Titan: what can we learn from the fatal expedition?


A massive international search had been underway since Sunday for the missing mini-submersible Titan, which vanished on an expedition to the Titanic shipwreck with five passengers on board. On Thursday, a diving robot finally located pieces of the missing sub. A spokesman for the US Coast Guard offered condolences to the relatives. Comments in the media reflect on the deaths of the passengers and the huge interest generated by the story.


Gość Niedzielny (PL) /

Society needs courageous naysayers

For the Catholic weekly Gość Niedzielny, the incident casts a dour light on our times:

“According to US media, David Lochridge was sacked as the company’s passenger safety officer in 2018 when he refused to give the green light for manned tests of the Titan submersible. ... This is exemplary of many areas of life: don’t spoil anyone’s mood, don’t get anyone upset, don’t come up with tricky diagnoses or solutions. That’s the way to live — in church, at work, in the family, in the community, among your circle of friends. But the story of the Titanic — and of the Titan — shows that it is not worth staying silent for the sake of peace.”

Jacek Dziedzina
The Daily Telegraph (GB) /

Without pioneers humanity goes nowhere

The Daily Telegraph defends the diving expedition and its participants:

“The ocean floor is today’s Antarctica. It’s a new frontier. And those who go about investigating this frontier share the same characteristics as the heroes of yesteryear, whatever their nationality. They are innovators, they are risk-takers; sometimes, they are even visionaries. ... Without such brave souls as these deep-sea adventurers we’d have got nowhere at all through the ages — whether as Brits, or as a species.”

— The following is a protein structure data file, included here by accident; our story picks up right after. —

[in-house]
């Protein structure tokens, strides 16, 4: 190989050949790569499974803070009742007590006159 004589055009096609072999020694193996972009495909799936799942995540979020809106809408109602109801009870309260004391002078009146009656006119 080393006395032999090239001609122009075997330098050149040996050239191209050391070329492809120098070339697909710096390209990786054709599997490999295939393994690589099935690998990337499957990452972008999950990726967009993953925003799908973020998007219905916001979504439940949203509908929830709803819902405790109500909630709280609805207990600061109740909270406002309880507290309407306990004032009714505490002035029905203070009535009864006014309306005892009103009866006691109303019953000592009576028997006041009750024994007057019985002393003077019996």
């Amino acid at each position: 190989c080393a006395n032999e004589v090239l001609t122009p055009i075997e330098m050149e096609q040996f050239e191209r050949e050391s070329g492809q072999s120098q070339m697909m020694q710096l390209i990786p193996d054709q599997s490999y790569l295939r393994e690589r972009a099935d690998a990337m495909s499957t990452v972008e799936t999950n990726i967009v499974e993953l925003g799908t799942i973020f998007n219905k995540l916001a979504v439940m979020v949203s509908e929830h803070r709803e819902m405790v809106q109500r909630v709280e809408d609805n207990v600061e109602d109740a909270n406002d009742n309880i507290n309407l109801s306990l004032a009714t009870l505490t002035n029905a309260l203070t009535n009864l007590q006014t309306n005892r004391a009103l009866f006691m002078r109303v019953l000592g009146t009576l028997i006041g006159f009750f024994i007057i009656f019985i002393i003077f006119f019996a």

Benedict Allen
Il Manifesto (IT) /

At their own risk

The people on board the Titan knew what they were getting into, Il Manifesto points out:

“Trips to the wreck of the Titanic are not cheap: a ticket for the submersible costs 250,000 dollars and the boat is just seven metres long. Passengers have to sign a document that states that the sub is an experimental vessel that ‘has not been approved or certified by any government agency and may result in physical injury, disability, emotional trauma or death’. Until yesterday, this had no deterrent effect, so powerful is the appeal of the Titanic.”

Fabrizio Tonello
De Volkskrant (NL) /

Bizarre ego trips

De Volkskrant columnist Peter de Waard sees this brand of extreme tourism by the super-rich as antisocial:

“The deep-sea, space, Himalayan and polar tourists are united by the fact that their activities are only for themselves, with no benefit for the community. But when they get into trouble, they have to be rescued at the expense of that very same community. ... Billionaires can afford these bizarre excesses because it has become impossible to tax their wealth internationally. The money should be used to fight famine in Darfur, to fight malaria, to take in refugees in Tunisia and Turkey or to clean up the oceans. With these excesses the world will only become dirtier and more anti-social.”

Peter de Waard
The Guardian (GB) /

A shameful contrast in rescue efforts

The efforts now underway to rescue the passengers raise moral questions for The Guardian:

“The US coastguard, Canadian armed forces and commercial vessels are all hunting for the Titan submersible, which has gone missing with five aboard on a dive to the wreck of the Titanic in the north Atlantic. The UK’s Ministry of Defence is also monitoring the situation. It is hard to think of a starker contrast with the response to a fishing boat which sank in the Mediterranean last week with an estimated 750 people, including children, packed onboard. Only about 100 survived, making this one of the deadliest disasters in the Mediterranean. ... Activists say authorities were repeatedly warned of the danger this boat faced, hours before it went down, but failed to act.”